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Towards a Design Methodology for Adaptive Applications
Malcolm McIlhagga, Ann Light, Ian Wakeman
One-line summary: For media proxies that adapt by distillation, apply
perceptual and UI research to determine how to present the interfaces for controlling the
service, and a configuration-file-like language for expressing policy for degradation.
- Media policy language (mpl) example:
media.image.* : true : toMono If media type is "image" of any
kind, convert to monochrome.
media.image.jpeg: meta(progressive) == false: toProgressive If media is
image/jpeg and not progressive, encode as progressive (procedure call)
- Policy scripts in mpl can be attached to pages, objects, or set by users or proxies.
They are compiled together (logically anyway) to come up with a complete policy;
various precedence rules determine what to do when (e.g.) users and authors have different
- "Environment" variables (image dimensions, image metadata, client parameters,
etc.) are made available to policy scripts, simliar to CGI.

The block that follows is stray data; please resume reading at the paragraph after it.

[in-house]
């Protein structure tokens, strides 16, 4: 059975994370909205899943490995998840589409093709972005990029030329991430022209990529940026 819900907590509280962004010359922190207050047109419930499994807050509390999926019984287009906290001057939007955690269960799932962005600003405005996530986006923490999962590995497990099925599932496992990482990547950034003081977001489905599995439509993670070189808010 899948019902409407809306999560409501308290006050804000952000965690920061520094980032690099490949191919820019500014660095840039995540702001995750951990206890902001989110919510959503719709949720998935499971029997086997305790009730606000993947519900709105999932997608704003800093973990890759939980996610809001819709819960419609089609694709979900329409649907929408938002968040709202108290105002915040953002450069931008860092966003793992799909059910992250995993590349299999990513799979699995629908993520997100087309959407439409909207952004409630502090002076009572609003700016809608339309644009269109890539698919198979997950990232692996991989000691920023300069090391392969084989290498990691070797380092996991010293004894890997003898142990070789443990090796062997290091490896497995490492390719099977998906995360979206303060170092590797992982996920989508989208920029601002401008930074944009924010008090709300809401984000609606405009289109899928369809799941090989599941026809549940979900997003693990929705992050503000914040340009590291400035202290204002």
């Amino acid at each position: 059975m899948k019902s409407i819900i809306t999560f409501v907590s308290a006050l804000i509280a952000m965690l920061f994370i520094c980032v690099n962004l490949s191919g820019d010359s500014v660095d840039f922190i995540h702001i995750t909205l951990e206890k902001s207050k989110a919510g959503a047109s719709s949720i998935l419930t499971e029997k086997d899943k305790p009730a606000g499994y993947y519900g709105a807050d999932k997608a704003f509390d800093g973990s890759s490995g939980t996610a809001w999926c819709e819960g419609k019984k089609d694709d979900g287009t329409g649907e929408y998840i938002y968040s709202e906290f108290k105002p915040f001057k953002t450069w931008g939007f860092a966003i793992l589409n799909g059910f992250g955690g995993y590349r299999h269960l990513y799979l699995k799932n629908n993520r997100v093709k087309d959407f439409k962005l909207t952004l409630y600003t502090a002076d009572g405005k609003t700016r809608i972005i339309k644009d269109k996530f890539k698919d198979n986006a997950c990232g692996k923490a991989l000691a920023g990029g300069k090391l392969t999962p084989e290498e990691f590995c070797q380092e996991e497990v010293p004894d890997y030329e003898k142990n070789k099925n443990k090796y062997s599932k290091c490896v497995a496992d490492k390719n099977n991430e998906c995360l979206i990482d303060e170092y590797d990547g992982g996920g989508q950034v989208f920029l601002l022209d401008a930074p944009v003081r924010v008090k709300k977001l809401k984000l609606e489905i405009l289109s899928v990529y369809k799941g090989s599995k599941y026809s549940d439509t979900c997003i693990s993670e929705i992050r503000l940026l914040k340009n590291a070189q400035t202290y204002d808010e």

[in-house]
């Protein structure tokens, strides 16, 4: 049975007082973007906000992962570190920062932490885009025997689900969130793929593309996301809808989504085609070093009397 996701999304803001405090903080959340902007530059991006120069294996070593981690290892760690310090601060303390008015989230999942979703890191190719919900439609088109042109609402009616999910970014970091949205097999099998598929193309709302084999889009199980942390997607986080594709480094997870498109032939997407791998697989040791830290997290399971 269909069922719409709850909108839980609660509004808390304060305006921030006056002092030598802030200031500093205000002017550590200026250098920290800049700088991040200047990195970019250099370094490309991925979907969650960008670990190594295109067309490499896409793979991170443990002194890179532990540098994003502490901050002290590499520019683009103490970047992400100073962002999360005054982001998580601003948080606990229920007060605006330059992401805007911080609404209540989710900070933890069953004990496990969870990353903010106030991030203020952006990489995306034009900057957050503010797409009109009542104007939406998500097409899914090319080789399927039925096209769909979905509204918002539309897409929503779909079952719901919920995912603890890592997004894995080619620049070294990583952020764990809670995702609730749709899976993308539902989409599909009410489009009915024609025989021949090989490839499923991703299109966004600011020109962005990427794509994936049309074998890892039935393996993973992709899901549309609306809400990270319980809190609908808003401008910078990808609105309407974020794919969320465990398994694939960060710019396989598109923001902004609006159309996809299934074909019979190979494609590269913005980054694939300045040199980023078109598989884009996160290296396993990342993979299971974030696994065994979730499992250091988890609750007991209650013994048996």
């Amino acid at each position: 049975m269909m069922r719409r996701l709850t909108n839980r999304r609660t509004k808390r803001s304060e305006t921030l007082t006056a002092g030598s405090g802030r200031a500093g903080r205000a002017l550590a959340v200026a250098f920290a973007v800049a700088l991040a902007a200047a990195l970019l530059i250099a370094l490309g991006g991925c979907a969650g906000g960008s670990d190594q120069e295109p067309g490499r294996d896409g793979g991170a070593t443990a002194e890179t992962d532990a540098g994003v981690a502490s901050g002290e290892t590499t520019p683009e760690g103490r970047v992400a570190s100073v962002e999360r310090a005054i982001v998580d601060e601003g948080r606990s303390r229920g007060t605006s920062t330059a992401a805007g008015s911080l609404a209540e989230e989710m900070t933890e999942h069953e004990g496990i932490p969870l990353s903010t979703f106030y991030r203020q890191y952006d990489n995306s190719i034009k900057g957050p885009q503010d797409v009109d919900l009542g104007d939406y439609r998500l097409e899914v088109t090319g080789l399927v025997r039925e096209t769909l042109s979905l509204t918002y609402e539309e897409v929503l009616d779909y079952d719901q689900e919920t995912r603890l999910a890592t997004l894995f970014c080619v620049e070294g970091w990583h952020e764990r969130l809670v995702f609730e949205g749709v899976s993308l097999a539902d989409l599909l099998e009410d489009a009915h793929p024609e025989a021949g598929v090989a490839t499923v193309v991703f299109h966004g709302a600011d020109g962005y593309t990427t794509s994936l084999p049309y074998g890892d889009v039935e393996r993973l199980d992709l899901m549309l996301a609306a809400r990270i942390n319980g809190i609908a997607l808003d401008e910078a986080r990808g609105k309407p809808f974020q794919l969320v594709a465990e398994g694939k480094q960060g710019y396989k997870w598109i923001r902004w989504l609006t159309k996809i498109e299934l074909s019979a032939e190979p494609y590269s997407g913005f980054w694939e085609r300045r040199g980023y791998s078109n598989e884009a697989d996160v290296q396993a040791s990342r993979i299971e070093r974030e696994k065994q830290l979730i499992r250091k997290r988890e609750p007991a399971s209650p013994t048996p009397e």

- Nice side effect of paper: Perceptual experiments to determine
JPG quality level at which degradation is noticeably bothersome to users, for a small set
of different types of JPG images.
Interesting potential concept here is "hint style sheets" separate from pages
themselves, as in CSS or WIDL. Mpl examples suggests that a purely declarative
language may not be appropriate; a simple scripted language (embedded Tcl?) may be better,
though harder to provide a "novice" forms interface for customization.
- Proposed implementation of doing multiple rule firing on every request may be overkill.
- Media type hierarchy needs to be extensible (like MIME); this introduces issues for the
scripting language, which knows about different metadata, environment info, etc. for each
media type/subtype. E.g. what if you ask for the 'progressive' property of a BMP
because all you know is that it's an image/*? This is the classic problem of
describing a hierarchy and attributes for an extensible set of types, which is why an
interpreted scripting language is probably the right choice (late binding of attributes
allows "default" values to be returned, etc.)
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